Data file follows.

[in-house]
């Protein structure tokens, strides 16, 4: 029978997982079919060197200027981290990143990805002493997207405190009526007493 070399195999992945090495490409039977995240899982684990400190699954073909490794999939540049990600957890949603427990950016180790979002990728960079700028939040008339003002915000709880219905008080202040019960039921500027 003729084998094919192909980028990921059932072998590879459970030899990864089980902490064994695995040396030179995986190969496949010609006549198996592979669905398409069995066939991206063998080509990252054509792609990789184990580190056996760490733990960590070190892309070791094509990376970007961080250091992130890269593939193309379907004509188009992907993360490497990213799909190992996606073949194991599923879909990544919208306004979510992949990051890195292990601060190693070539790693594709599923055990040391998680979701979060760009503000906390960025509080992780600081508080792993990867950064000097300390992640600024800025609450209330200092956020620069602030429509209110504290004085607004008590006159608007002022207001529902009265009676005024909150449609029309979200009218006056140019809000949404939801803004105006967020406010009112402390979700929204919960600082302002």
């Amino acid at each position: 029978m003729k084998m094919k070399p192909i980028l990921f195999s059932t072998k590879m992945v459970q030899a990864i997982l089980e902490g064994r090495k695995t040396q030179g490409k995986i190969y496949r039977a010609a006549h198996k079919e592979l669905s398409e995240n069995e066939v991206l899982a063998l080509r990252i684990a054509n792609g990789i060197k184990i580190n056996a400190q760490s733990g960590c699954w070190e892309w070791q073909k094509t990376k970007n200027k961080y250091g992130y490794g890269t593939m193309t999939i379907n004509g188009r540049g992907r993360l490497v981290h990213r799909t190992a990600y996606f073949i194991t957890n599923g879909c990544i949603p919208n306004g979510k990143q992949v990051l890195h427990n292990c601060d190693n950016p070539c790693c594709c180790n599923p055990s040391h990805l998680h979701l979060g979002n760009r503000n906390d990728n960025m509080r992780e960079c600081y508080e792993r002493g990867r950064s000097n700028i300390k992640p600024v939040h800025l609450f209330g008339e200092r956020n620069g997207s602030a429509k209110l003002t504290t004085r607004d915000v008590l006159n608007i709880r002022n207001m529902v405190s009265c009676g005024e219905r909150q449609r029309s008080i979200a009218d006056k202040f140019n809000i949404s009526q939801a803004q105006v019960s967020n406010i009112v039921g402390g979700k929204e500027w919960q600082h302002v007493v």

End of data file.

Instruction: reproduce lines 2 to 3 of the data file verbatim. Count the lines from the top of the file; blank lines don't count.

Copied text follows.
């Protein structure tokens, strides 16, 4: 029978997982079919060197200027981290990143990805002493997207405190009526007493 070399195999992945090495490409039977995240899982684990400190699954073909490794999939540049990600957890949603427990950016180790979002990728960079700028939040008339003002915000709880219905008080202040019960039921500027 003729084998094919192909980028990921059932072998590879459970030899990864089980902490064994695995040396030179995986190969496949010609006549198996592979669905398409069995066939991206063998080509990252054509792609990789184990580190056996760490733990960590070190892309070791094509990376970007961080250091992130890269593939193309379907004509188009992907993360490497990213799909190992996606073949194991599923879909990544919208306004979510992949990051890195292990601060190693070539790693594709599923055990040391998680979701979060760009503000906390960025509080992780600081508080792993990867950064000097300390992640600024800025609450209330200092956020620069602030429509209110504290004085607004008590006159608007002022207001529902009265009676005024909150449609029309979200009218006056140019809000949404939801803004105006967020406010009112402390979700929204919960600082302002």
């Amino acid at each position: 029978m003729k084998m094919k070399p192909i980028l990921f195999s059932t072998k590879m992945v459970q030899a990864i997982l089980e902490g064994r090495k695995t040396q030179g490409k995986i190969y496949r039977a010609a006549h198996k079919e592979l669905s398409e995240n069995e066939v991206l899982a063998l080509r990252i684990a054509n792609g990789i060197k184990i580190n056996a400190q760490s733990g960590c699954w070190e892309w070791q073909k094509t990376k970007n200027k961080y250091g992130y490794g890269t593939m193309t999939i379907n004509g188009r540049g992907r993360l490497v981290h990213r799909t190992a990600y996606f073949i194991t957890n599923g879909c990544i949603p919208n306004g979510k990143q992949v990051l890195h427990n292990c601060d190693n950016p070539c790693c594709c180790n599923p055990s040391h990805l998680h979701l979060g979002n760009r503000n906390d990728n960025m509080r992780e960079c600081y508080e792993r002493g990867r950064s000097n700028i300390k992640p600024v939040h800025l609450f209330g008339e200092r956020n620069g997207s602030a429509k209110l003002t504290t004085r607004d915000v008590l006159n608007i709880r002022n207001m529902v405190s009265c009676g005024e219905r909150q449609r029309s008080i979200a009218d006056k202040f140019n809000i949404s009526q939801a803004q105006v019960s967020n406010i009112v039921g402390g979700k929204e500027w919960q600082h302002v007493v």